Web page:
Dear Inner Circle,
If you want to see what happiness looks like, please drop by Wayside Chapel this week. Our buildings are awash with rainbow flags, streamers and enough bunting to get lost in. After farewelling so many long-time friends, there is no doubt it has been a difficult start to the year. Making room for celebration is as much a commitment and a discipline as it is a delight.
Moments of transformation and elation are always unselfconscious. Have you ever observed a child laughing so hard that they can’t breathe? Why do most of us lose this ability? Perhaps because by the time we’re adults, we’ve digested the message that we are our diagnosis, or we are that which makes us different, and it makes us so utterly self-conscious. Is it any wonder that so many people feel they can only enjoy themselves if they numb these messages with synthetic substitutes to escape their prison cells of isolation?
There is a path less travelled, and that is to find yourself welcomed by a community where you aren’t a problem to be solved but a person to be met. Where you feel the freedom of being amongst friends, where there is no judgment. We can then move from isolation to participation, with the question changing from “Who do I need to be here?” to “How can I contribute?” This beautiful space doesn’t hide who you are, but rather integrates into the larger context of our shared humanity.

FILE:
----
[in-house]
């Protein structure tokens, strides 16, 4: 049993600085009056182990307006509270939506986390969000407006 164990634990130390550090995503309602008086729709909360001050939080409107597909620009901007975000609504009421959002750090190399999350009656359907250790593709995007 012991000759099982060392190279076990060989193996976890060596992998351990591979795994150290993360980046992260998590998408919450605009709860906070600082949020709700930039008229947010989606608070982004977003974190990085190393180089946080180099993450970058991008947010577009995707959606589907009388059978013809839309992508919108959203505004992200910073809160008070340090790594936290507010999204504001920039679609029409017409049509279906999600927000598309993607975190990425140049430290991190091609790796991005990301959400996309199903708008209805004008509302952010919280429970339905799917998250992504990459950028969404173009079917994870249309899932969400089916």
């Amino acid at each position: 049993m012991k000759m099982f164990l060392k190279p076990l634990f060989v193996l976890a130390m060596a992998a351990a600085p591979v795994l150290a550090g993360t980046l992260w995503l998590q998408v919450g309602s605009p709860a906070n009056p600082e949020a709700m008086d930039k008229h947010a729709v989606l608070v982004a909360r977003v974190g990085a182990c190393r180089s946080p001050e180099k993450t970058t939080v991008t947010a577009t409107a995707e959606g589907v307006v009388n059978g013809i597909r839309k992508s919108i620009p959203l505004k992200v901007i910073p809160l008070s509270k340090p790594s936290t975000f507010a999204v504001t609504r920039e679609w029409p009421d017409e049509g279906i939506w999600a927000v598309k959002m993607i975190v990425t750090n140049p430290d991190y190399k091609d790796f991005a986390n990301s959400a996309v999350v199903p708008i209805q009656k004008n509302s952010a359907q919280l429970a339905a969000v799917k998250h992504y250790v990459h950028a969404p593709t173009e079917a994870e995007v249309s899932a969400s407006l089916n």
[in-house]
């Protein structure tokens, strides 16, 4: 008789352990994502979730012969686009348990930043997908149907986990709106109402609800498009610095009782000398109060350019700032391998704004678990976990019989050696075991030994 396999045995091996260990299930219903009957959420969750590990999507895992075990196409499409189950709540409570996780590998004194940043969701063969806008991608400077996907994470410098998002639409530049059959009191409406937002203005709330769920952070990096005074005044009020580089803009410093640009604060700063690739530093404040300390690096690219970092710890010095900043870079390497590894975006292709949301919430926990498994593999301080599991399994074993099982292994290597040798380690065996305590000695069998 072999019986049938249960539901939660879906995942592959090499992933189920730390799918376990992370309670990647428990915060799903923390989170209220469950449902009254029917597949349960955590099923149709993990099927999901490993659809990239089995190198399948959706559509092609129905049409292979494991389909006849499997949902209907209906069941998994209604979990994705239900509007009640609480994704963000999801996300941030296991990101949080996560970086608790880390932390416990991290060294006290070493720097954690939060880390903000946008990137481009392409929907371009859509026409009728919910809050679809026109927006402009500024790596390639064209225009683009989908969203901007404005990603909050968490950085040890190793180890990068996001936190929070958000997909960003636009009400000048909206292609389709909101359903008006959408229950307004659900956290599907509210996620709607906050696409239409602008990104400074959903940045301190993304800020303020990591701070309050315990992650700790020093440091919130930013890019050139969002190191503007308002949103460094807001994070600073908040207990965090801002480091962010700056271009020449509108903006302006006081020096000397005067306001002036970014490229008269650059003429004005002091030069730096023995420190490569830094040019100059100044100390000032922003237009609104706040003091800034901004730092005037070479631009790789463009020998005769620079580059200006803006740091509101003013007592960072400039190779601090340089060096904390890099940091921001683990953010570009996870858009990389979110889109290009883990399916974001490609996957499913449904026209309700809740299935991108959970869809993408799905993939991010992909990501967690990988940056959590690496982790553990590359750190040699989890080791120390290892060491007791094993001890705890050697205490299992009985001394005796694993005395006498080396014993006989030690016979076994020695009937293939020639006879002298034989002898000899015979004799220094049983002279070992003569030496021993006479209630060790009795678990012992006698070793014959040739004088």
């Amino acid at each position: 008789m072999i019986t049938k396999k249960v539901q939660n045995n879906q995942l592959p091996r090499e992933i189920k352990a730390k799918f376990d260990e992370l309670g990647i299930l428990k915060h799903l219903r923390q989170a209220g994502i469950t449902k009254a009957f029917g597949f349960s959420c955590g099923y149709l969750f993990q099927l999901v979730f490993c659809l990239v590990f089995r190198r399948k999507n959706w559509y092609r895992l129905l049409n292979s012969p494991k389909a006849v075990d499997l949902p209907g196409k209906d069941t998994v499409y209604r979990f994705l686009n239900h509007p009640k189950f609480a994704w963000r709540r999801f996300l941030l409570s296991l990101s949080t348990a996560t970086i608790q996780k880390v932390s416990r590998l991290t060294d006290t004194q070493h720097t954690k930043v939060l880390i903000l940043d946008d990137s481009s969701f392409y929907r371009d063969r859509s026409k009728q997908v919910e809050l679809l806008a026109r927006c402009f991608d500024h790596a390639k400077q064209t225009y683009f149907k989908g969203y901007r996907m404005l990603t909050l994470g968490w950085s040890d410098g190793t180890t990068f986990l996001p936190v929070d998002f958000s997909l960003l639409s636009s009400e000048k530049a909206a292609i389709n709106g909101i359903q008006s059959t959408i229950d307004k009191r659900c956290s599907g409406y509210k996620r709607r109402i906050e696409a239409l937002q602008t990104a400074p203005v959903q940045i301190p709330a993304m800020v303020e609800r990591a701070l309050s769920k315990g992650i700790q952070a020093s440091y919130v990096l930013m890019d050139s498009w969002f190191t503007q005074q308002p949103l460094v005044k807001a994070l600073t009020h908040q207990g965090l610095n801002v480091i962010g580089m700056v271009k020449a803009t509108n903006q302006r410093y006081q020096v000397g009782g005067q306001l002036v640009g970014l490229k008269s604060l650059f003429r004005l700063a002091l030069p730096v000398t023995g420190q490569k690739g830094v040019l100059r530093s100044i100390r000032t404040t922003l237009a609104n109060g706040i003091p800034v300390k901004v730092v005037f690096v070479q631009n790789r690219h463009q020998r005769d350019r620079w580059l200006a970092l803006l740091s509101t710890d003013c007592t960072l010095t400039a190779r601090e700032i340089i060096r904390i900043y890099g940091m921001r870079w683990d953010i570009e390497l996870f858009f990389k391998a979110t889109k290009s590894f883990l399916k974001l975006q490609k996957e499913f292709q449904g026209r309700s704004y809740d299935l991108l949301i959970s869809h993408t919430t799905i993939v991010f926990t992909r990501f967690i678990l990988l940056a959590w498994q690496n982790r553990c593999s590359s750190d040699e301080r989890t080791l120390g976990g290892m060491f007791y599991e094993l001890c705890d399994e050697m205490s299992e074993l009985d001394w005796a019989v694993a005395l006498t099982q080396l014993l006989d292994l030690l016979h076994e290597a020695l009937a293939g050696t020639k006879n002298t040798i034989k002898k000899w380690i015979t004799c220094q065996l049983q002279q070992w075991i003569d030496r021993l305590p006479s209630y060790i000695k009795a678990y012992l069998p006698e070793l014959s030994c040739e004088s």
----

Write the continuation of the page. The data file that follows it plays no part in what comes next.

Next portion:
At Wayside we are proudly celebrating the super-sized Mardi Gras and Sydney World Pride this month. Over a decade ago, before joining Wayside, I marched in the Mardi Gras with a group known as “100 Revs” – where 100 ministers marched in black, carrying a banner across which the words were written “Sorry.” It was a solemn acknowledgement of the pain and suffering that organised religion has caused the LGBTQIA+ community. As we marched some in the crowd turned away, others clapped and some wept and thanked us. This year I won’t be marching solemnly, instead, despite my two left feet, I will be dancing amongst a group of friends on the Wayside float to the tune of Vanessa Amorosi’s Absolutely Everybody. If you’re watching the parade on Saturday, we’re float number 31, and set out at about 8pm. Just look for the big heart!
Communal singing is important. It binds hearts together. You only have to witness the power of Liverpool fans singing You’ll Never Walk Alone to hear the truth of this. We don’t just work for a better a world, we sing it into existence. On Tuesday, we had a pop-up Mardi Gras choir belting out tunes and dancing on the deck. Surrounded by our gender-diverse visitors and staff, it was a moment full of laughter and joy. Our commitment to sharing unconditional love with all, to creating a place where “absolutely everybody” is welcome isn’t always easy. If it was, everyone would be doing it. But whenever we reach that fork in the road, we boldly dance together down the path less travelled, and this time, it is full of glitter and sequins.
Thank you for being part of our precious Inner Circle.
Rev. Jon Owen
CEO & Pastor
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